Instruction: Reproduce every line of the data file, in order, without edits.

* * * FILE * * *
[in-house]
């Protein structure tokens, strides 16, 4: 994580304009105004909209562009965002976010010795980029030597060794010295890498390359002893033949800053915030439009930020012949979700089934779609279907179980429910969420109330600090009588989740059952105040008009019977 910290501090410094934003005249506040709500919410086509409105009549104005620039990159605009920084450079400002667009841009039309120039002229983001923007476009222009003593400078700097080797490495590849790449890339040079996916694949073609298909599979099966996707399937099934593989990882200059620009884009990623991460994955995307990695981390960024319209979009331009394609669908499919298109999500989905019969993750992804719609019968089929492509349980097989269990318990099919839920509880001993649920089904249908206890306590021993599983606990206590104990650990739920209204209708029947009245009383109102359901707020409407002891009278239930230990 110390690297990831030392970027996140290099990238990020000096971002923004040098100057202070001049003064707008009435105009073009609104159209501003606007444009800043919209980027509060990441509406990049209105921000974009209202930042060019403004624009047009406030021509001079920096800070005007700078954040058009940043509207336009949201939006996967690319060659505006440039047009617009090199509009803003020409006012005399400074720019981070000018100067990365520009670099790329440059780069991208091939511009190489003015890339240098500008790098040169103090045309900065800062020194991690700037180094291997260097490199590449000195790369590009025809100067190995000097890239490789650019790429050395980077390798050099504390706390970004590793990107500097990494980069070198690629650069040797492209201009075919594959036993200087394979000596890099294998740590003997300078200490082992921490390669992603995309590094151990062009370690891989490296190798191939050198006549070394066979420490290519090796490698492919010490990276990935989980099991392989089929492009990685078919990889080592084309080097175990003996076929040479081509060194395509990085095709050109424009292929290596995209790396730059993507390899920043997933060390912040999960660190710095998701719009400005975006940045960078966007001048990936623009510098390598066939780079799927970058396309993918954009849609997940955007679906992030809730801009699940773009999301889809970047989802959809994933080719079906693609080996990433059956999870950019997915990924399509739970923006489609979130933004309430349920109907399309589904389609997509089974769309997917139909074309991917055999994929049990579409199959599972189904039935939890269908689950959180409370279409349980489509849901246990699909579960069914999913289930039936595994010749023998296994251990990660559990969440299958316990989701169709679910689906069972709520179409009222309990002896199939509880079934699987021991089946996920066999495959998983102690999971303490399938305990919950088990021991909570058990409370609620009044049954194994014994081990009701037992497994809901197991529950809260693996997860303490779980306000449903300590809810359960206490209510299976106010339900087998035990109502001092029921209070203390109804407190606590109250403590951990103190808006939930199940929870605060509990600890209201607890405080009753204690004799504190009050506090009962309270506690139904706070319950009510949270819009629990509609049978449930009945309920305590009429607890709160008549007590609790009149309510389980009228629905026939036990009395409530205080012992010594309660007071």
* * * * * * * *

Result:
[in-house]
């Protein structure tokens, strides 16, 4: 994580304009105004909209562009965002976010010795980029030597060794010295890498390359002893033949800053915030439009930020012949979700089934779609279907179980429910969420109330600090009588989740059952105040008009019977 910290501090410094934003005249506040709500919410086509409105009549104005620039990159605009920084450079400002667009841009039309120039002229983001923007476009222009003593400078700097080797490495590849790449890339040079996916694949073609298909599979099966996707399937099934593989990882200059620009884009990623991460994955995307990695981390960024319209979009331009394609669908499919298109999500989905019969993750992804719609019968089929492509349980097989269990318990099919839920509880001993649920089904249908206890306590021993599983606990206590104990650990739920209204209708029947009245009383109102359901707020409407002891009278239930230990 110390690297990831030392970027996140290099990238990020000096971002923004040098100057202070001049003064707008009435105009073009609104159209501003606007444009800043919209980027509060990441509406990049209105921000974009209202930042060019403004624009047009406030021509001079920096800070005007700078954040058009940043509207336009949201939006996967690319060659505006440039047009617009090199509009803003020409006012005399400074720019981070000018100067990365520009670099790329440059780069991208091939511009190489003015890339240098500008790098040169103090045309900065800062020194991690700037180094291997260097490199590449000195790369590009025809100067190995000097890239490789650019790429050395980077390798050099504390706390970004590793990107500097990494980069070198690629650069040797492209201009075919594959036993200087394979000596890099294998740590003997300078200490082992921490390669992603995309590094151990062009370690891989490296190798191939050198006549070394066979420490290519090796490698492919010490990276990935989980099991392989089929492009990685078919990889080592084309080097175990003996076929040479081509060194395509990085095709050109424009292929290596995209790396730059993507390899920043997933060390912040999960660190710095998701719009400005975006940045960078966007001048990936623009510098390598066939780079799927970058396309993918954009849609997940955007679906992030809730801009699940773009999301889809970047989802959809994933080719079906693609080996990433059956999870950019997915990924399509739970923006489609979130933004309430349920109907399309589904389609997509089974769309997917139909074309991917055999994929049990579409199959599972189904039935939890269908689950959180409370279409349980489509849901246990699909579960069914999913289930039936595994010749023998296994251990990660559990969440299958316990989701169709679910689906069972709520179409009222309990002896199939509880079934699987021991089946996920066999495959998983102690999971303490399938305990919950088990021991909570058990409370609620009044049954194994014994081990009701037992497994809901197991529950809260693996997860303490779980306000449903300590809810359960206490209510299976106010339900087998035990109502001092029921209070203390109804407190606590109250403590951990103190808006939930199940929870605060509990600890209201607890405080009753204690004799504190009050506090009962309270506690139904706070319950009510949270819009629990509609049978449930009945309920305590009429607890709160008549007590609790009149309510389980009228629905026939036990009395409530205080012992010594309660007071």